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Employee Stops Paying Union Dues on Religious Grounds, Files Suit

disputeAn employee stops paying union dues on religious grounds and files s suit against the employer

In states that allow union security (also called agency shop) agreements in the private sector, New York being one of them, workers who are not members of the union in their workplace are required at minimum to pay agency fees to the union to cover the costs of collective-bargaining, grievance adjustment, and contract administration (in other words, any service related to the terms and conditions of employment).

In turn, the union is required by law, under its duty of fair representation as the exclusive bargaining representative, to represent all workers equally in the bargaining unit, regardless of their union membership status. While full dues paid by union members can be used for both activities related to the terms and conditions of their employment, as well as political activities are undertaken by the union, agency fees cannot be used for political and ideological purposes.

While the agency shop was declared unconstitutional in the public sector by the Supreme Court in 2018, this ruling did not apply to the private sector. However, there may soon be a potential carve-out to the agency shop in the private sector. In Massachusetts, an agency shop state, a Muslim electrician requested a religious accommodation from his employer, Boston College, as well as his union for his sincerely-held belief not to pay union dues as required under the collective bargaining agreement, and asked that his dues instead be donated to one of several charities of his choice. Both the college and the union ignored his request.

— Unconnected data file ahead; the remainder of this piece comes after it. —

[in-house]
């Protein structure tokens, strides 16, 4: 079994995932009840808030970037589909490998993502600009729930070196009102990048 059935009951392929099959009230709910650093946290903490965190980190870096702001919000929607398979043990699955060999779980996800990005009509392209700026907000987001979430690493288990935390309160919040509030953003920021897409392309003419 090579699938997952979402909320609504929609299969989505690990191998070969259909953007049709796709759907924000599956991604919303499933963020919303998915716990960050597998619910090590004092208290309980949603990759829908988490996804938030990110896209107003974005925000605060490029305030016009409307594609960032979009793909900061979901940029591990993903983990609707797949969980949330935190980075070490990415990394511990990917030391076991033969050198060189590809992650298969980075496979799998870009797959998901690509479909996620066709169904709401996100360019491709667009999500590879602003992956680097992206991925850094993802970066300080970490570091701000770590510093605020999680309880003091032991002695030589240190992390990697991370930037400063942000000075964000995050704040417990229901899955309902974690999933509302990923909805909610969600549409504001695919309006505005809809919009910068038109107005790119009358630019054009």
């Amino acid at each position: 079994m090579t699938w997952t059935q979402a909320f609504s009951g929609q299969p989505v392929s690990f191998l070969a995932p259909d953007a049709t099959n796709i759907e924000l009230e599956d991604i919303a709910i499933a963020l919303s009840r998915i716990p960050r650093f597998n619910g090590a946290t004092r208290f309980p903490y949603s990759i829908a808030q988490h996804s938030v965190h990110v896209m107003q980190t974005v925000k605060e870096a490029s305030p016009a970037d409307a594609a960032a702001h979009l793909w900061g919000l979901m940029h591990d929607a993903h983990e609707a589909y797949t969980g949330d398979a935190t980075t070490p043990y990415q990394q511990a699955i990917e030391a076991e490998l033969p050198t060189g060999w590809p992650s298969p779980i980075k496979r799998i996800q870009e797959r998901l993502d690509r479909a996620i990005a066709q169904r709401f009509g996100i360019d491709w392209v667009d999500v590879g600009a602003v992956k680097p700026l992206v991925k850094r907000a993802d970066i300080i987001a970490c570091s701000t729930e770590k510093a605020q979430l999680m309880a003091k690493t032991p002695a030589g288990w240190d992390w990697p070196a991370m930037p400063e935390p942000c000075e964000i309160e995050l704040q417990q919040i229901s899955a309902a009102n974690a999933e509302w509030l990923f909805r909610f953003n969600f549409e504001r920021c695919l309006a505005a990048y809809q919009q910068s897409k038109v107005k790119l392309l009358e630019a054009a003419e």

In November 2019, the Equal Employment Opportunity Commission determined that Boston College and the union were violating the electrician’s rights under Title VII of the Civil Rights Act. While Boston College stopped deducting dues after the EEOC determination, that same month, the electrician filed suit in federal court seeking either a return of the dues already deducted, or a donation to charity.

If the electrician prevails on his religious discrimination claim, it will create a notable exception to the agency shop rule in states that allow such an arrangement.

If you feel that you are being discriminated against on the basis of your religion, retaliated against at work for engaging in union activity, or have any questions about proper union representation, please contact Borrelli & Associates, P.L.L.C. immediately to schedule a consultation.

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